shouldn’t be punished just for their association with Auburn, it’s also true that sometimes when you hang out with creeps, you pay an unfair price.
I’m sure the NCAA is fearful of litigation. The whole country is built on lawsuits these days, of course, and Auburn would foam at the mouth over this one. And so would about 15 lawyers in the south.
But this kind of activity, the paying of these kids, has to stop. It has to stop until such a time that the NCAA says, “What the hell…who cares?…pay ’em all.”
If that ever happens, it’s a free-for-all and “let it rain” I say.
But for now, paying kids is against the rules.
And therefore, Auburn has to be dealt with — severely.
Is shutting down the program “too severe”?
But nothing else has worked over the last 20 years. Sanctions, no bowl games, loss of TV revenue, reduced scholarship numbers — the tried and true punishment formula hasn’t done the trick. Schools are still cheating. They haven’t been “scared straight” by any of the so-called punishments.
Look at Bruce Pearl and his Tennessee basketball program.
That dude is a complete scammer.
But he keeps his job.
Amazingly, Bruce Pearl got caught cheating and kept his job.
I’m “big boy” enough to know that there’s CHEATING (in all caps…like giving a kid $200,000 or inviting him to your house where there are boosters in attendance) and then there’s cheating (in lower case). It’s one thing to look the other way when a kid needs a “C” on his Chemistry exam to play in next week’s game. If he’s going to class, trying his best, using the tutors, and he just can’t get it, I see where coaches feel it’s acceptable to walk in to the teacher’s classroom, shut the door and say, “Look…he just needs a “C”…I’m not asking you to give him an “A” when he never shows up…he tries hard…he comes to class…he just needs a “C” and everything will be fine.”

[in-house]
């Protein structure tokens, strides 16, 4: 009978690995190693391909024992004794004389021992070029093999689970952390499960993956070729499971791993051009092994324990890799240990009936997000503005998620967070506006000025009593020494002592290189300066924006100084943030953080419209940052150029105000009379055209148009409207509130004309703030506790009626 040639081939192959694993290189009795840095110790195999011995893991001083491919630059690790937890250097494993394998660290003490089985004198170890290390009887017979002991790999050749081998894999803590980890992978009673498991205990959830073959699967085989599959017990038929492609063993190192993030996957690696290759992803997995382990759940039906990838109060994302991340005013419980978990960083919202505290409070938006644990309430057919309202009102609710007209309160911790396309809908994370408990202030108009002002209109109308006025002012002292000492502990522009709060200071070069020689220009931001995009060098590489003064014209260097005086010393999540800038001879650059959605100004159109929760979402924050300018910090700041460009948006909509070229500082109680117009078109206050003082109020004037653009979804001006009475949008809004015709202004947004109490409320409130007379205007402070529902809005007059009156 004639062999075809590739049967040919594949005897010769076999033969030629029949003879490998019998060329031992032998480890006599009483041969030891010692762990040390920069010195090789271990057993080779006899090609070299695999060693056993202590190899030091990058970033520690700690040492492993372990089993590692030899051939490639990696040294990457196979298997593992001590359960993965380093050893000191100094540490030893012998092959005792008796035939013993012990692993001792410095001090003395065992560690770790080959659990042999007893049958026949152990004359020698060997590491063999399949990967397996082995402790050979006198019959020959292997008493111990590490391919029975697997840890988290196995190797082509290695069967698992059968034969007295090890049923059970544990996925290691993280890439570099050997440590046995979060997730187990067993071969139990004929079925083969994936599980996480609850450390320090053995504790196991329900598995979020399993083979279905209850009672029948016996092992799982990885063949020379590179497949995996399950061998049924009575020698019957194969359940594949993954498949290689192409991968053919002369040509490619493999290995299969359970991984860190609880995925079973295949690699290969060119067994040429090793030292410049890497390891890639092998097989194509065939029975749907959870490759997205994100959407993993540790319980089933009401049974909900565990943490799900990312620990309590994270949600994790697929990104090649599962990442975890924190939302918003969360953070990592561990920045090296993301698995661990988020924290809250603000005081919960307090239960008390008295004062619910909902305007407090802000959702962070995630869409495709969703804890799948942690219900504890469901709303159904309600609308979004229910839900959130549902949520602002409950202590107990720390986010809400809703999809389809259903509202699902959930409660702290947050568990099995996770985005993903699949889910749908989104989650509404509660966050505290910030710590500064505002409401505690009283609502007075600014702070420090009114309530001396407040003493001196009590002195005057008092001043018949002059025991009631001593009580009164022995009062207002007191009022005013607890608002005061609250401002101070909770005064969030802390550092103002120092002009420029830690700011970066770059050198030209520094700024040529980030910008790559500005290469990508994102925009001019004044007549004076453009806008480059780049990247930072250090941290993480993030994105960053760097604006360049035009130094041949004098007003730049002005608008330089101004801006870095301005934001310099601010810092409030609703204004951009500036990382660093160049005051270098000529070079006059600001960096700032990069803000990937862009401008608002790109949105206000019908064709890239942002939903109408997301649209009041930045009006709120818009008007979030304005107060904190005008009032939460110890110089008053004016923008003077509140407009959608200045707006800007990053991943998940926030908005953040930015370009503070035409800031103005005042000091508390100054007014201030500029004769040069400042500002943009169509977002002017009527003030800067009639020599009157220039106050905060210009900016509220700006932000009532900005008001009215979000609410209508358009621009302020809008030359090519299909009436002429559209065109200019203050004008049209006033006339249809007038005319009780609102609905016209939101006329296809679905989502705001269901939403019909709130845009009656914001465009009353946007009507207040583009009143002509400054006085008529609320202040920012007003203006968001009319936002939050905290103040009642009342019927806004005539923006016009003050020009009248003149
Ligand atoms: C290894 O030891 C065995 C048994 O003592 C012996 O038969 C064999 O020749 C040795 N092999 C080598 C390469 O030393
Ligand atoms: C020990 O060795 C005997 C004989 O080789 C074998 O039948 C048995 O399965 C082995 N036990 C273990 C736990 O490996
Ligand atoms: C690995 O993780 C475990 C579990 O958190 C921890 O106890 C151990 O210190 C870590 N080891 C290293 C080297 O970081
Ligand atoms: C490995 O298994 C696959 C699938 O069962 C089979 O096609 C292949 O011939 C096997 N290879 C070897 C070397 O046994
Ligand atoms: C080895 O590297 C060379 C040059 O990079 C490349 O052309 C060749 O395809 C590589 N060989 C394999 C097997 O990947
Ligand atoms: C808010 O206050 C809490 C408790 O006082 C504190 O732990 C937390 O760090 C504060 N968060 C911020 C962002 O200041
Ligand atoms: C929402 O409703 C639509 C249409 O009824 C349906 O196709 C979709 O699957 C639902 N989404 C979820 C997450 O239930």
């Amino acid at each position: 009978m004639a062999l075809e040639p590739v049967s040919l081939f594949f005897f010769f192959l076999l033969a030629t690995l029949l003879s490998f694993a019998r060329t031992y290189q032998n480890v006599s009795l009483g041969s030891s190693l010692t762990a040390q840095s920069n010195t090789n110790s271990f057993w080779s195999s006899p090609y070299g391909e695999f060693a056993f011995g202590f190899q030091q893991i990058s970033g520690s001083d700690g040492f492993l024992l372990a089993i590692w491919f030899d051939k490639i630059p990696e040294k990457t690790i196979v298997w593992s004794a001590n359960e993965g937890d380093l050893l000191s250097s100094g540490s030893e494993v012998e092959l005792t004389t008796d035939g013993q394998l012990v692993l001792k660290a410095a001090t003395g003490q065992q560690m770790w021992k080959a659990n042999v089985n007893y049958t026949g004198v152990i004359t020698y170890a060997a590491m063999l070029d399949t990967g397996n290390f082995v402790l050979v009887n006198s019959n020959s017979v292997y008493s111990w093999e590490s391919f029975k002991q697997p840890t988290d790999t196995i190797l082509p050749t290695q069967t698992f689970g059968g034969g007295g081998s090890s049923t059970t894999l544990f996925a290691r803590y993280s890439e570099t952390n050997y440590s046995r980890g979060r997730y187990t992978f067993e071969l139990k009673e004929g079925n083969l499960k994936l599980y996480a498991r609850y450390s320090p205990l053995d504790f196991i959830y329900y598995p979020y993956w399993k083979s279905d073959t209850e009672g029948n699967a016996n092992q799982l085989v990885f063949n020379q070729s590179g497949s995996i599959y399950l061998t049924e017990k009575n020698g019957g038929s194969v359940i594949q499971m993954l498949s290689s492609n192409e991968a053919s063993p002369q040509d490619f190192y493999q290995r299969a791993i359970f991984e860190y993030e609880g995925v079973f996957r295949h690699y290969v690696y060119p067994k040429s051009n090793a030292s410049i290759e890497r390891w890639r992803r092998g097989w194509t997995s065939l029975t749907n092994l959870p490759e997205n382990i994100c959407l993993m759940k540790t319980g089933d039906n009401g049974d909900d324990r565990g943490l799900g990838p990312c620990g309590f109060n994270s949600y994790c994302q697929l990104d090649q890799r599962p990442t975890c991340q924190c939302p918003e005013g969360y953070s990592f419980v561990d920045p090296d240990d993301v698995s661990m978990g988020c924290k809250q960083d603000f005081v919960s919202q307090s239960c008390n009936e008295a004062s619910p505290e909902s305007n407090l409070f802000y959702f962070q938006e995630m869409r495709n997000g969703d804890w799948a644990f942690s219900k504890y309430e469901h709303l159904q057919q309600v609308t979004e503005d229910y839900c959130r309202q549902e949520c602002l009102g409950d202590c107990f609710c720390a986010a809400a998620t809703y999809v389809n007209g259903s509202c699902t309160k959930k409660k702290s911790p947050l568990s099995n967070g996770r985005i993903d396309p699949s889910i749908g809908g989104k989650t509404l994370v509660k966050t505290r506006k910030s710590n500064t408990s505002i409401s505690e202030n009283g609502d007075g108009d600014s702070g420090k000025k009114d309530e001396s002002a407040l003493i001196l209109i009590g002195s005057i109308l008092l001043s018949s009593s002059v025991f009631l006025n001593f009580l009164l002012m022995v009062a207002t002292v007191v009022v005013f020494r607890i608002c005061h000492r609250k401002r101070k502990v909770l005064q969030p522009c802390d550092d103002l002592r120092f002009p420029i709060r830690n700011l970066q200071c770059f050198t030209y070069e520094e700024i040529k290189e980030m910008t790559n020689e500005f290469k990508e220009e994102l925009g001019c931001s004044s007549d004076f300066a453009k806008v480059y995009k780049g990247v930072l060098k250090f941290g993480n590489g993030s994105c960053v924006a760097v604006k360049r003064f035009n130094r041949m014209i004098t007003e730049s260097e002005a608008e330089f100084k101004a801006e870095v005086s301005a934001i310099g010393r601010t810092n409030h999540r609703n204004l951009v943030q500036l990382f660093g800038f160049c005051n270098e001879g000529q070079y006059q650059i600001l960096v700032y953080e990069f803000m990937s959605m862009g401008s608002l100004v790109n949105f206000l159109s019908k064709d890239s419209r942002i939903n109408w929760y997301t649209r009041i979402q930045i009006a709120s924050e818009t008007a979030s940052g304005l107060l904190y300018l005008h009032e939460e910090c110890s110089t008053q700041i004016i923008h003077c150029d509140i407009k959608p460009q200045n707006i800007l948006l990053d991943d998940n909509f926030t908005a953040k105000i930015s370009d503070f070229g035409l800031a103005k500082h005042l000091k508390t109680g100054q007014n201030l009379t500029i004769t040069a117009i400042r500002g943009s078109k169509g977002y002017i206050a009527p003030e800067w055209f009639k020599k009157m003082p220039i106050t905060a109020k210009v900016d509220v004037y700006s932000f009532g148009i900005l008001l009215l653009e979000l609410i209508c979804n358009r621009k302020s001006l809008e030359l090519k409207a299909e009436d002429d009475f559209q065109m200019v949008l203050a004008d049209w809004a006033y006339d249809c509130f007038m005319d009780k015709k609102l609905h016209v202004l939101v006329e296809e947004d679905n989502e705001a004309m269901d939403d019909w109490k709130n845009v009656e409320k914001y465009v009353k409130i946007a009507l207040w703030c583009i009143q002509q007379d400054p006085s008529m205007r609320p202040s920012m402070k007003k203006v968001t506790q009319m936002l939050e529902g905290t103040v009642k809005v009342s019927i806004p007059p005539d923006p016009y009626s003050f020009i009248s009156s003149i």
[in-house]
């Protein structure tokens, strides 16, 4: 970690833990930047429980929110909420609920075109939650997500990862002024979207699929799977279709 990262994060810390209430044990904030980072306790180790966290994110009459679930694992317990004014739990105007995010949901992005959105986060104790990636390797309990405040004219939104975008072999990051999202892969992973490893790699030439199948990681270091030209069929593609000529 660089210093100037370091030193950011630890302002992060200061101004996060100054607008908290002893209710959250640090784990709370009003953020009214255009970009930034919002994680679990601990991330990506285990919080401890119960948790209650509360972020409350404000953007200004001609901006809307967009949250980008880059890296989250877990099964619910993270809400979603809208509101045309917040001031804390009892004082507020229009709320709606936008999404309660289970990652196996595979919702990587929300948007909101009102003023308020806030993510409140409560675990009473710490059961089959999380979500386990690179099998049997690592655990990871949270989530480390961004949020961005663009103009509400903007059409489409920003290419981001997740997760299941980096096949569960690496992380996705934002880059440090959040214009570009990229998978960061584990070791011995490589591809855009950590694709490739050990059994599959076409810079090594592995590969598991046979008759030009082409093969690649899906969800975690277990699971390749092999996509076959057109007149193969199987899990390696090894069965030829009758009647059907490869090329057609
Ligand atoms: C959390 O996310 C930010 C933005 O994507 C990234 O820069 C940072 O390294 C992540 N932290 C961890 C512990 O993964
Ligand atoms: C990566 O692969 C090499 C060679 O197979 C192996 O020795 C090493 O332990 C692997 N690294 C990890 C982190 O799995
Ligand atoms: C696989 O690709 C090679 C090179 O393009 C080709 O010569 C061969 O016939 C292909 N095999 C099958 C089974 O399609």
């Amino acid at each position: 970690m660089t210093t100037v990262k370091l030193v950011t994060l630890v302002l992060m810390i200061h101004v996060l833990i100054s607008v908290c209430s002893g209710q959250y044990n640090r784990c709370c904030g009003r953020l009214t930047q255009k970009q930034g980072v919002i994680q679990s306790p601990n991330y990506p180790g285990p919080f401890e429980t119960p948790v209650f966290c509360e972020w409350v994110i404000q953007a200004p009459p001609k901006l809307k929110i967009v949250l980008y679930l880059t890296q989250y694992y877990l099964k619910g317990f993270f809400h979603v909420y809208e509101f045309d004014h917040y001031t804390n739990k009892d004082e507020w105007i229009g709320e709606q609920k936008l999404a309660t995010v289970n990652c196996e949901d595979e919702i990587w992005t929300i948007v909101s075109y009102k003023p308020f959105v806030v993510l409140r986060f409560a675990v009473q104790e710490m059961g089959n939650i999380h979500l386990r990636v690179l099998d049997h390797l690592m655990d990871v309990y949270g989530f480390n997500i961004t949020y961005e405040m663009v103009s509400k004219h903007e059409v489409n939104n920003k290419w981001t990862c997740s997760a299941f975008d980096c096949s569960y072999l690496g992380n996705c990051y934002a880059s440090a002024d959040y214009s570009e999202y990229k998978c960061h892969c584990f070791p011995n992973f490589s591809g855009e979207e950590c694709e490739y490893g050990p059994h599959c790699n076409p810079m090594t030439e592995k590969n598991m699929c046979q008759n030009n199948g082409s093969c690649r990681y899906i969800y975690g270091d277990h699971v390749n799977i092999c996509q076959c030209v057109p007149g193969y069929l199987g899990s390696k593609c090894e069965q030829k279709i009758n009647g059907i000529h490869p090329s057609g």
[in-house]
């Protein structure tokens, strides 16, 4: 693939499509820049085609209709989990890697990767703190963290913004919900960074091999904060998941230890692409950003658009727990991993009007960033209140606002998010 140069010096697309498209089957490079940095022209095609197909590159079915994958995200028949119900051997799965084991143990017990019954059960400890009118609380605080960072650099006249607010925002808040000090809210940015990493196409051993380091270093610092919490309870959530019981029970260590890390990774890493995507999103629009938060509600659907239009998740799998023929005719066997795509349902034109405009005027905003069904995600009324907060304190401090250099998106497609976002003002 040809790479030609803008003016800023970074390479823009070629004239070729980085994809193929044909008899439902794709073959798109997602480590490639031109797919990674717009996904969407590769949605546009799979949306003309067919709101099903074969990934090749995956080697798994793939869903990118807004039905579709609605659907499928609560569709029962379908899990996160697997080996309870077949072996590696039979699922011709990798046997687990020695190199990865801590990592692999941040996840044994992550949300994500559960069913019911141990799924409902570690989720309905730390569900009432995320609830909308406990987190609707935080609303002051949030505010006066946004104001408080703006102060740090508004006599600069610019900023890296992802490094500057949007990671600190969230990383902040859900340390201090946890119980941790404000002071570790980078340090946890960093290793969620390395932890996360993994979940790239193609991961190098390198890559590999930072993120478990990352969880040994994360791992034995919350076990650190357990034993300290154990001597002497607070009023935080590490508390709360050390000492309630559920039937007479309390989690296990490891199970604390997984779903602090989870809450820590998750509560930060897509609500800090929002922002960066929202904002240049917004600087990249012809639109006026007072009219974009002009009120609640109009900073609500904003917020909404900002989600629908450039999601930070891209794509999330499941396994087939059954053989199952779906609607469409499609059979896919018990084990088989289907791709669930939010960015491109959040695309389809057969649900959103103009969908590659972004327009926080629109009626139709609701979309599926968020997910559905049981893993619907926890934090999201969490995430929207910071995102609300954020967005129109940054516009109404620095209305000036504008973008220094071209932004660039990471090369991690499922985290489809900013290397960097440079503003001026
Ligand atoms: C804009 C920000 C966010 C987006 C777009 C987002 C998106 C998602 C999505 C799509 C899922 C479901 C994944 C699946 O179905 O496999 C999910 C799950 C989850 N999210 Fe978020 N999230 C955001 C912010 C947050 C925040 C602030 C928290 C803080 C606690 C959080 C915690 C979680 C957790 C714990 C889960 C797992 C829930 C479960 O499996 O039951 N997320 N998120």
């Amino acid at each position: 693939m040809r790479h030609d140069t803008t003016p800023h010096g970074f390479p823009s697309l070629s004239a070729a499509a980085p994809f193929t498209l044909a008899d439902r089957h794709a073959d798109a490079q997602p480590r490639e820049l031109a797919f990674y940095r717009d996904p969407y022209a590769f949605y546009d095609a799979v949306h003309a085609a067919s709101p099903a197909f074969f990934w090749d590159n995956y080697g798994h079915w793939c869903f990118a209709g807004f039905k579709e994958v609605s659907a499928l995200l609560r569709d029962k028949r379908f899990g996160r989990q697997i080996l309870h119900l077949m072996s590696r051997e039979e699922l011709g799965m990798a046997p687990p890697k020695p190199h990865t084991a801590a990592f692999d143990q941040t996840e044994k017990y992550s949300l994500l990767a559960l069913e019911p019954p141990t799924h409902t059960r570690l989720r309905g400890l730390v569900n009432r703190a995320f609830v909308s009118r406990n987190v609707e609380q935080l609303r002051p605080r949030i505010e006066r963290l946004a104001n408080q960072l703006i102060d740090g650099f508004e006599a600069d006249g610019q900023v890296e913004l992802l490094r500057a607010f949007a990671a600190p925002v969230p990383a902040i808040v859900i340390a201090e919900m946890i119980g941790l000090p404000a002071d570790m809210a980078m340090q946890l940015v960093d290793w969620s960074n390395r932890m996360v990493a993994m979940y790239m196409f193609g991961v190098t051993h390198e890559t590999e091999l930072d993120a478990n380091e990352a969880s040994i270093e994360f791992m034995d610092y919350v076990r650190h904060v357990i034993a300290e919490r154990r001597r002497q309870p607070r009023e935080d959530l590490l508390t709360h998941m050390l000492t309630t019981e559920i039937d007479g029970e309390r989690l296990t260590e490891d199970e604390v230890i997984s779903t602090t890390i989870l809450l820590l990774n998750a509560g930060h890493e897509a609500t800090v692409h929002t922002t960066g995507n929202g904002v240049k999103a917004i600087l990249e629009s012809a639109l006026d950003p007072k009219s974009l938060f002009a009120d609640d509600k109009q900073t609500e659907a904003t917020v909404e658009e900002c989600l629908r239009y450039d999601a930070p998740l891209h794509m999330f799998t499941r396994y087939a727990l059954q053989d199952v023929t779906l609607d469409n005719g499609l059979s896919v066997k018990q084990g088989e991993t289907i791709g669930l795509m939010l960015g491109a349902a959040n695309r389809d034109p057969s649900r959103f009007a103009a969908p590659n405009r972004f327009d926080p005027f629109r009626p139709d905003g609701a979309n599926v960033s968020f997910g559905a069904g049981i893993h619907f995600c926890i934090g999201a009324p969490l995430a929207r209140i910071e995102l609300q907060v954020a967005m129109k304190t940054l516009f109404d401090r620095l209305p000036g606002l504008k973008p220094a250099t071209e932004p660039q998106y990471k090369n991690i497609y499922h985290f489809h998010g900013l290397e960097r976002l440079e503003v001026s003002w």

Yes, that’s cheating. But it’s the kind of cheating that any school or coach or professor can do in the country because everyone has classes, tests and grades. And there’s probably not a prominent Division I football or basketball coach alive who hasn’t asked a teacher to bump a test score up a few points for the sake of the athlete, the team and the school.
But not everyone has $200,000 laying around to hand over to an unappreciative kid and his money-grubbing father.
In 2012, the hotshot high school quarterback is going to ask Florida or South Carolina or Virginia Tech for $300,000 because “that Newton kid got $200,000 and my stats coming out of high school were much better than his.”
The NCAA has to put an end to this stuff.
They chickened out with Southern Cal. They should shut down the University of North Carolina program, but they won’t.
And their next black eye – the Auburn Tigers – should be the recipient of a 2-season suspension.
No football at Auburn in 2011 or 2012.
Let’s see if that teaches ’em a lesson.